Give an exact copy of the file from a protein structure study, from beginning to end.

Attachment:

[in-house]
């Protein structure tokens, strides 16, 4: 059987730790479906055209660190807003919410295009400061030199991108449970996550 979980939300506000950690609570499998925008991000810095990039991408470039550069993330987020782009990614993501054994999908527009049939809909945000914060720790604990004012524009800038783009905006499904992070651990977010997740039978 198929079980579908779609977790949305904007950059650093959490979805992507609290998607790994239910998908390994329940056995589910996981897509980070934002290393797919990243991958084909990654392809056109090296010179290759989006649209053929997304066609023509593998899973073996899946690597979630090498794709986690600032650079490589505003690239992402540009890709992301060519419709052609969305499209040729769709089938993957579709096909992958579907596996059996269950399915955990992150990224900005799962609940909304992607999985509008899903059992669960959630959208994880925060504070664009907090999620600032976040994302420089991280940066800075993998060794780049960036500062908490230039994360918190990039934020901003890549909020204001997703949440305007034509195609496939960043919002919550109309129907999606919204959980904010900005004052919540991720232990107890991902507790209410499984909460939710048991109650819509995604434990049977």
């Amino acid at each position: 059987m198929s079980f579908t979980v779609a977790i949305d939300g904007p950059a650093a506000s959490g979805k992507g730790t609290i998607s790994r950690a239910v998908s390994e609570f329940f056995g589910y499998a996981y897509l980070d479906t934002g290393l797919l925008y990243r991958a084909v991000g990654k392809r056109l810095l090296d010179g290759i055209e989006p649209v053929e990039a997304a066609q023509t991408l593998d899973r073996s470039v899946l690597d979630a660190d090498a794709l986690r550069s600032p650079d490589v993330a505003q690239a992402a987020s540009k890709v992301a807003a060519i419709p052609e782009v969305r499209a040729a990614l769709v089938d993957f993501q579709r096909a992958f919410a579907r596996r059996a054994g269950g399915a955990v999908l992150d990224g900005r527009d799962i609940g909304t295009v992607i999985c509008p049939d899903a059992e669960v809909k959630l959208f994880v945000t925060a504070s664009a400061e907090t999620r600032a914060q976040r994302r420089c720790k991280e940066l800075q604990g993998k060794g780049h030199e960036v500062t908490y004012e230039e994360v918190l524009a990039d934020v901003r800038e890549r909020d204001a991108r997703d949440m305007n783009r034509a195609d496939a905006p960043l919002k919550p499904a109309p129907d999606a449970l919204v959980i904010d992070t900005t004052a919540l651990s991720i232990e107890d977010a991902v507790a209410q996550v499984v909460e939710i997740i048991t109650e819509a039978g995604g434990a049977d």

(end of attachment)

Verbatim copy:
[in-house]
């Protein structure tokens, strides 16, 4: 059987730790479906055209660190807003919410295009400061030199991108449970996550 979980939300506000950690609570499998925008991000810095990039991408470039550069993330987020782009990614993501054994999908527009049939809909945000914060720790604990004012524009800038783009905006499904992070651990977010997740039978 198929079980579908779609977790949305904007950059650093959490979805992507609290998607790994239910998908390994329940056995589910996981897509980070934002290393797919990243991958084909990654392809056109090296010179290759989006649209053929997304066609023509593998899973073996899946690597979630090498794709986690600032650079490589505003690239992402540009890709992301060519419709052609969305499209040729769709089938993957579709096909992958579907596996059996269950399915955990992150990224900005799962609940909304992607999985509008899903059992669960959630959208994880925060504070664009907090999620600032976040994302420089991280940066800075993998060794780049960036500062908490230039994360918190990039934020901003890549909020204001997703949440305007034509195609496939960043919002919550109309129907999606919204959980904010900005004052919540991720232990107890991902507790209410499984909460939710048991109650819509995604434990049977």
């Amino acid at each position: 059987m198929s079980f579908t979980v779609a977790i949305d939300g904007p950059a650093a506000s959490g979805k992507g730790t609290i998607s790994r950690a239910v998908s390994e609570f329940f056995g589910y499998a996981y897509l980070d479906t934002g290393l797919l925008y990243r991958a084909v991000g990654k392809r056109l810095l090296d010179g290759i055209e989006p649209v053929e990039a997304a066609q023509t991408l593998d899973r073996s470039v899946l690597d979630a660190d090498a794709l986690r550069s600032p650079d490589v993330a505003q690239a992402a987020s540009k890709v992301a807003a060519i419709p052609e782009v969305r499209a040729a990614l769709v089938d993957f993501q579709r096909a992958f919410a579907r596996r059996a054994g269950g399915a955990v999908l992150d990224g900005r527009d799962i609940g909304t295009v992607i999985c509008p049939d899903a059992e669960v809909k959630l959208f994880v945000t925060a504070s664009a400061e907090t999620r600032a914060q976040r994302r420089c720790k991280e940066l800075q604990g993998k060794g780049h030199e960036v500062t908490y004012e230039e994360v918190l524009a990039d934020v901003r800038e890549r909020d204001a991108r997703d949440m305007n783009r034509a195609d496939a905006p960043l919002k919550p499904a109309p129907d999606a449970l919204v959980i904010d992070t900005t004052a919540l651990s991720i232990e107890d977010a991902v507790a209410q996550v499984v909460e939710i997740i048991t109650e819509a039978g995604g434990a049977d």